SA heaps good photographers #004 – Mel McKinlay

Without even looking at the username, I can invariably tell when one of Mel’s shots appears in my feed.

She has a remarkably consistent style and skilfully uses filters to produce calming, ethereal images that are beautifully composed and feature deep, rich colours.

Mel is able to translate the emotion of a gorgeous sunrise into a photograph like no other photographer I know.

You can find more of her beautiful work on her Instagram page, @mellymac_photography. It was a pleasure, Mel!

1) Describe your style, are you inspired by any type of photography or specific photographers?

This was a difficult question for me to answer. I’ve never really stopped to think about my style before.

Clearly, I have a preference for landscape photography, but to call myself a landscape photographer doesn’t really gel with me either.

I think I have a lifestyle rather than a photography style. I spent my younger life training for sport at dawn and dusk.

These days, I still get to set my alarm to be up and out before the rest of the population, but rather than pounding pavement, I’ll be out in a paddock, on top of a mountain or a seaside somewhere taking photos. It’s blissful.

My photos, my Instagram page, are a journal. A diary of what I’m doing and what it is I am seeing in front of me at any given moment.

2) What message do you want people to come away with when they look at your images?

My photos are an expression of my love for the earth, my companions and the expansive quality of our world and relationships.

Hopefully, that somehow connects with people. I have a minimal understanding of why we’re here or how we got here, but what I do know is that our days are not infinite.

My message is simple. Lead a considered life and be sure to live before you pass on.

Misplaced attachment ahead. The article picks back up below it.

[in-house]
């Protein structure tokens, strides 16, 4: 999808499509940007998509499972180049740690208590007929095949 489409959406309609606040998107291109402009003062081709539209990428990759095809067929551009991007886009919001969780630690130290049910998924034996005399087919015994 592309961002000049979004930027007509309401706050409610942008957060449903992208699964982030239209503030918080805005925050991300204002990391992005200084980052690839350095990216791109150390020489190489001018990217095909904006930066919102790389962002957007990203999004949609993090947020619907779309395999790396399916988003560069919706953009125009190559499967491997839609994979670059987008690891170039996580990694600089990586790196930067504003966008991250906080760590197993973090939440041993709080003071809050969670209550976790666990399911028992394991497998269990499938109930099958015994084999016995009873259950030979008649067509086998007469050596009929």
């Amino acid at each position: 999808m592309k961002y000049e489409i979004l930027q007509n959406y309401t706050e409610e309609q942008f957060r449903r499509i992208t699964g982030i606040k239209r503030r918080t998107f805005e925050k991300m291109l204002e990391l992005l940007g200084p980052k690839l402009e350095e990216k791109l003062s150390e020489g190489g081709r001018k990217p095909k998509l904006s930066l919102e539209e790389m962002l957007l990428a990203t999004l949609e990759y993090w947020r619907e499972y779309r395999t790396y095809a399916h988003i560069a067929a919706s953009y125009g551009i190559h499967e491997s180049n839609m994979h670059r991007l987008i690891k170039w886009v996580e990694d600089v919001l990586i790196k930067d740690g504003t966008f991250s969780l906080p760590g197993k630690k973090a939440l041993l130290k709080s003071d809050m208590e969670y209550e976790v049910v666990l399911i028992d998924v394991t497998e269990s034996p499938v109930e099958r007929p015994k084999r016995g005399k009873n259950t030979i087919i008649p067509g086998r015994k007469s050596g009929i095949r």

3) What motivates you to continue taking photographs, even when you’re unmotivated?

FOMO (fear of missing out)😊.

The world is unpredictable so you never really know if you will get a glimpse of the sun or some pretty pink clouds until the very last moment.

I don’t always feel like rushing out the door in the dark hours of the morning, but what if I don’t go and it’s the most beautiful morning ever? Those opportunities aren’t as regular as what they may seem.

4) What is your favourite location/image and why?

I don’t really have a favourite location, rather favourite conditions. Colourful sunsets or foggy sunrises are so beautiful to be out in.

But the absolute pinnacle for me is to be on a mountain somewhere above low lying clouds, watching the sunrise.

While we do travel considerably around Australia, photography for me isn’t about going to beautiful locations, but looking for the beauty that happens to surround me.

5) What is one piece of your kit that you couldn’t do without?

I always have a couple of ND filters on me. That gives me the flexibility to capture fast moving clouds, water flowing or maybe just smooth out an ocean if I wish.

6) What is the worst thing about photography?

All those mornings of getting up at 4 am to be somewhere for sunrise only to be presented with dull grey skies can get fairly frustrating.

But nothing is more frustrating than being in a beautiful location with excellent conditions, but feeling like you cannot adequately capture that moment or do the scenery any justice.

In moments like these or on those grey sky days, I always would rather be in the fresh air, listening to the birds, cows or ocean, than at home on the couch or in bed.

7) What advice do you have for fellow aspiring photographers?

I’m very young in my photography journey, so it feels odd for me to be giving out advice. But I can apply the same principals from my sport.

If I wanted to race fast, then I had to train consistently hard.

If you want to learn to take nice photos, then you have to go out with your camera often and take many photos.

Sure, you can watch all the instructional clips on Youtube, which are great for motivation and hints, but nothing will teach you faster than shooting and failing.

However, you never really fail. You either get the shot you hoped for, or you will have gained experience for next time.

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